C++ is not alone however, C# has continued to rise in demand from employers. Born of the same object oriented principles inspired by the C and C++ family tree, C# began as Microsoft’s simple, modern, general purpose language for the .Net framework. When it comes to online and cloud technology, the presence of C++ and C# are pretty evenly matched, with the likes of Microsoft Azure utilising the agility and speed of its home language C#.

Over the last 3-5 years demand for C# has grown exponentially as the basis of the Unity game engine. Unity combines the power to create games and critically, to take them cross platform uniting game development for PC, consoles, mobile devices and websites alike. You can play, preview, edit, test and debug your game with rapid iteration, and this comprehensive list of features makes Unity very attractive to game developers. It is capable of creating physically based visual features with rich and immersive visual content and although it is yet to match the full power of C++, C# within Unity has become extremely attractive when hiring today, not least because it is still relatively new so experienced developers are harder to find. 

Python has gained momentum because of its universality across staple tools and packages such as Max, Maya and Blender. It’s lighter and more readable syntax makes it much easier to pick up than the deeper languages and nimble scalability increases its usefulness further for large and small scale development.

Different developers will be attracted to different skills depending on their choices of mobile strategy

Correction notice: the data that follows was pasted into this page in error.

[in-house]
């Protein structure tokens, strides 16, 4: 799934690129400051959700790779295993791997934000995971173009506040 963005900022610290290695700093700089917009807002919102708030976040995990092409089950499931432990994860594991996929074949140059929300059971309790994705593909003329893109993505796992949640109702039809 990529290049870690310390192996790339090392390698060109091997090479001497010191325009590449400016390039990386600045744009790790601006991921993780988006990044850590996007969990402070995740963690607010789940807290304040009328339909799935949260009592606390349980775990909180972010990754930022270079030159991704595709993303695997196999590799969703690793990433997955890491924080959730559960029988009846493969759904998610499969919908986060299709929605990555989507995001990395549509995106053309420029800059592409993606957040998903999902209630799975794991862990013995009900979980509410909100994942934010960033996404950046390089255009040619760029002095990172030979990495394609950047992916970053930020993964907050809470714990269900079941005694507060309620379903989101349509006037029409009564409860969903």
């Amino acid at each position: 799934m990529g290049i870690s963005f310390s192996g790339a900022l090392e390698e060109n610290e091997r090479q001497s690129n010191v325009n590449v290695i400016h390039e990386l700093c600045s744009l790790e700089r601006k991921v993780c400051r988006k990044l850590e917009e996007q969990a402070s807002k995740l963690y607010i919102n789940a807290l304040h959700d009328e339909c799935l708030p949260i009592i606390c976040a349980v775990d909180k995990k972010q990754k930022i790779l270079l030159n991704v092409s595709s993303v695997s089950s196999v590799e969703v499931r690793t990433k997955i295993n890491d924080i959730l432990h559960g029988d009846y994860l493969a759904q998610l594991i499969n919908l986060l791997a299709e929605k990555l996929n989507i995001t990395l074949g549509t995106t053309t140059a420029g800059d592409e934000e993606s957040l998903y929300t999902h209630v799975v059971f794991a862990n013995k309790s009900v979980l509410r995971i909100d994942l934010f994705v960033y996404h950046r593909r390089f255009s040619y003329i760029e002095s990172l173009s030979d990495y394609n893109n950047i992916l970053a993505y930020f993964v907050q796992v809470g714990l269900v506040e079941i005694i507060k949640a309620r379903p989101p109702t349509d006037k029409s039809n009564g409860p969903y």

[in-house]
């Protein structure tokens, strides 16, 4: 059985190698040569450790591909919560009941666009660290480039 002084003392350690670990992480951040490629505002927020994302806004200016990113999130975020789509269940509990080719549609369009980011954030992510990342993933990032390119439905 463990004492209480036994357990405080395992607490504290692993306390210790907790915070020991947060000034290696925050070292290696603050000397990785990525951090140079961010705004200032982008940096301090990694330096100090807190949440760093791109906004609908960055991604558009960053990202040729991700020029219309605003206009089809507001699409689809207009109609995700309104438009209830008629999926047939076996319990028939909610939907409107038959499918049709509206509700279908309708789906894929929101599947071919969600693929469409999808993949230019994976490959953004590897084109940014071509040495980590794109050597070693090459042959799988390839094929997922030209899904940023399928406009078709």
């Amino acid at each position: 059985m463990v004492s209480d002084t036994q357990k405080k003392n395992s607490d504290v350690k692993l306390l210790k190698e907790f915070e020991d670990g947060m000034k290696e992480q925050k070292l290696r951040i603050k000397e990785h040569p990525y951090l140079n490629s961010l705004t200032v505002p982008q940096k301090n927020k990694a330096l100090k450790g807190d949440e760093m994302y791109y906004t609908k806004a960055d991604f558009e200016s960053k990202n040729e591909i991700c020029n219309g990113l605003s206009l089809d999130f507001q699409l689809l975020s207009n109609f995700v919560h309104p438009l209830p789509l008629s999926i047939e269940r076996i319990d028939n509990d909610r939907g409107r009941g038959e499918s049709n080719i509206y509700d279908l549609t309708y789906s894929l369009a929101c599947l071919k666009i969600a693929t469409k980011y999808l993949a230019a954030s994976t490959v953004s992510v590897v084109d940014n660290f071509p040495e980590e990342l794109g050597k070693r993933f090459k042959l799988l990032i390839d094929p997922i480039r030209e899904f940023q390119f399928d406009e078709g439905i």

Alongside the demand for cross platform skills we also see studios opting for native mobile development specific to a given mobile platform, primarily Objective C for iOS and Java for Android. Native development requires unique expertise for that device and the benefit is that the full potential of the platform can be reached driving greater user experience through larger, faster capabilities. On the non-native side also attractive in mobile are HTML5 skills for apps using standard web technologies which creates cross-platform mobile applications that work on multiple devices. These hybrid apps and games using an SDK are typically cheaper and faster to create than native. Different developers will be attracted to different skills depending on their choices of mobile strategy, so there isn’t a one size fits all. As you might expect from the aforementioned, C++ can also be utilised for mobile development. This is a common denominator enabling reuse of core code to port across platforms.